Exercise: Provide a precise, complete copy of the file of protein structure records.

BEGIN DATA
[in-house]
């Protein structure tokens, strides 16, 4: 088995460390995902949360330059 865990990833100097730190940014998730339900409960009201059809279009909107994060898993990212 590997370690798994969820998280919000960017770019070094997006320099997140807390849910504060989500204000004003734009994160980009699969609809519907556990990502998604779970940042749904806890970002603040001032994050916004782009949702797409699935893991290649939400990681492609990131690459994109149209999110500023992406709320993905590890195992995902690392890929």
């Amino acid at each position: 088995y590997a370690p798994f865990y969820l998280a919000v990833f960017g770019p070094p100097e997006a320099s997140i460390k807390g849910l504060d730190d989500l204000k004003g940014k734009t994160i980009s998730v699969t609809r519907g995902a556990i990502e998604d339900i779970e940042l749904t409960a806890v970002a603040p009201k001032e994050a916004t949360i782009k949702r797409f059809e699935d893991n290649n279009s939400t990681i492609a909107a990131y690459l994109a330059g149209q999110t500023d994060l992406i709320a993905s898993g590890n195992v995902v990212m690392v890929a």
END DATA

[in-house]
């Protein structure tokens, strides 16, 4: 088995460390995902949360330059 865990990833100097730190940014998730339900409960009201059809279009909107994060898993990212 590997370690798994969820998280919000960017770019070094997006320099997140807390849910504060989500204000004003734009994160980009699969609809519907556990990502998604779970940042749904806890970002603040001032994050916004782009949702797409699935893991290649939400990681492609990131690459994109149209999110500023992406709320993905590890195992995902690392890929």
């Amino acid at each position: 088995y590997a370690p798994f865990y969820l998280a919000v990833f960017g770019p070094p100097e997006a320099s997140i460390k807390g849910l504060d730190d989500l204000k004003g940014k734009t994160i980009s998730v699969t609809r519907g995902a556990i990502e998604d339900i779970e940042l749904t409960a806890v970002a603040p009201k001032e994050a916004t949360i782009k949702r797409f059809e699935d893991n290649n279009s939400t990681i492609a909107a990131y690459l994109a330059g149209q999110t500023d994060l992406i709320a993905s898993g590890n195992v995902v990212m690392v890929a």